So in a nutshell, I would never put Mags, the current love of my life, through any similar experience. It seems to me a well worn path is planned out for our sick pets by veterinary surgeons to milk every pound [of the many thousands] of pet insurance money they can between them before the inevitable.

We loved our dogs with a passion, still do. It's hard enough when then they go, I will not make the same mistake again.

Sorry about this G man but there are two ways this can go.


That is one of the finest things ive seen on here sheeps and I know it cant have been easy. All the best G. I have nothing more to offer other than sympathy and understanding.
Late Doors

Heyho wrote:


At the end of the day pets are pets 'cos we want them. A bit like wives.


'Cept you don't have to cuddle a dog afterwards, err according to what i have heard around here. Just a bowl of water and a pat
sheeps

fartcatcher wrote:
Our dog's about 14 now and I guess she's got canine dementia. She doesn't see or hear well and gets very confused. She's shat on the kitchen floor a couple of times.
She's fine as long as we stick to a routine, but anything unusual happens she's likely to get distressed.

About a year ago she some sort of paralysis and lost the use of her back legs. We thought that was it, but the vet said this happened with old dogs that had arthritis, and weak back muscles. He gave her some wonder drug that got her going again. I wouldn't mind some actually.

She's had a good innings (as they say in the movies). If she developed a serious illness or was obviously in pain, we'd probably have her put down.




Have you been looking at my medical records?
carp

We have had to make similar choices a few times. I am not ashamed to say that cost may come into the decision depending on the likely quality of life and longevity following treatment.

I honestly think this is a decision that can only be made by the owner.

We have a 16 year old Westie. She is blind, deaf and senile. She pees and craps indoors now. She gets lost in the garden, gets stuck in corners of rooms and sleeps a lot. But she is not in obvious pain, appears content, eats well and responds to affection. We hope that she will just fall asleep one day. If she becomes unsettled or looks to be in pain we will make the decision we believe is correct.

My 3 year old collie is going strong. Had a massive scare with him last winter but that is a long story for the pub rather than here.

All the best G........Tough call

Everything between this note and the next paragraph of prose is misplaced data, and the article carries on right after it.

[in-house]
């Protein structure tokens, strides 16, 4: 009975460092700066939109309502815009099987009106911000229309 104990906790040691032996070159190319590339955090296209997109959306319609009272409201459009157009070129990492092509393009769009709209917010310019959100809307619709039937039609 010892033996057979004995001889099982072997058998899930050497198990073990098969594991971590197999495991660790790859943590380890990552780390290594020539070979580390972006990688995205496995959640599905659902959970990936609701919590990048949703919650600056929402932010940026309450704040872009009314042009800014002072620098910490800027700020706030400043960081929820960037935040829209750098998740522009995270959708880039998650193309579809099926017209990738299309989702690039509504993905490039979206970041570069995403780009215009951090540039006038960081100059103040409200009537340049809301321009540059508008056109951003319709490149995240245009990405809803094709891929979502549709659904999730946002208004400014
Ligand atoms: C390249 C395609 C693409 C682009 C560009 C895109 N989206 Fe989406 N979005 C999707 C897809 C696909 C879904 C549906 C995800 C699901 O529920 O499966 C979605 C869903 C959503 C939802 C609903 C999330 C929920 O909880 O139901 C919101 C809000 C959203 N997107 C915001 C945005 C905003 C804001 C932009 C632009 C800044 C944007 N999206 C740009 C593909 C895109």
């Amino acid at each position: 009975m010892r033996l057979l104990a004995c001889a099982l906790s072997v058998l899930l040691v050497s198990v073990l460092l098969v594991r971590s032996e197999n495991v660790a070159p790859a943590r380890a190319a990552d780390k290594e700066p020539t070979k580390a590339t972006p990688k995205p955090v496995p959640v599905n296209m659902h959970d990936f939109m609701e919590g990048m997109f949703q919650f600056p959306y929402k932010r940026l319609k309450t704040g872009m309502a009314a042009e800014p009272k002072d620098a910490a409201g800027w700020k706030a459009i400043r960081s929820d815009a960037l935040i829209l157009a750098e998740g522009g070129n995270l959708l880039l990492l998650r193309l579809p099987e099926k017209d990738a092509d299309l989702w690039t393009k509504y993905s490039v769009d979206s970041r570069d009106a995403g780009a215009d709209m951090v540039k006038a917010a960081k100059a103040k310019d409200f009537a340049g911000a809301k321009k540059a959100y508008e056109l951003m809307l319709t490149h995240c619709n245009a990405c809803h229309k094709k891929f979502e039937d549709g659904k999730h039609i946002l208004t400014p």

Grind

carp wrote:
We have had to make similar choices a few times. I am not ashamed to say that cost may come into the decision depending on the likely quality of life and longevity following treatment.

I honestly think this is a decision that can only be made by the owner.

We have a 16 year old Westie. She is blind, deaf and senile. She pees and craps indoors now. She gets lost in the garden, gets stuck in corners of rooms and sleeps a lot. But she is not in obvious pain, appears content, eats well and responds to affection. We hope that she will just fall asleep one day. If she becomes unsettled or looks to be in pain we will make the decision we believe is correct.

My 3 year old collie is going strong. Had a massive scare with him last winter but that is a long story for the pub rather than here.

All the best G........Tough call


Appreciate that, thanks.

I drove down to see the surgeon yesterday - he seemed a thoroughly competent sort - and Meisie will, unless something happens to change my mind, go under the knife next Friday.

The tentative estimate for the procedure (i.e. before any aftercare, which might include "other" not inexpensive cancer therapies) is $3500.

Ouch!

I have always been of the mindset that money is, well, only money (which I fully appreciate is an easy approach to take when you have the stuff) but there is still the nagging thought in the back of my mind that I'm being foolish.

Specifically, I have brought ten or so otherwise healthy dogs up from "kill shelters" in the South to be adopted up here in New Hampshire. This costs about $100 an animal, but, as with all things, you can't do absolutely everything or absolutely nothing would get done.

$3500 would save 35 dogs/puppies which, through no fault other than an accident of geography, would be put down just to free up temporary room for more of the same.

Even the $100 above might seem obscene to some: I just heard on the radio that most Haitians (barely) survive on $2 a day.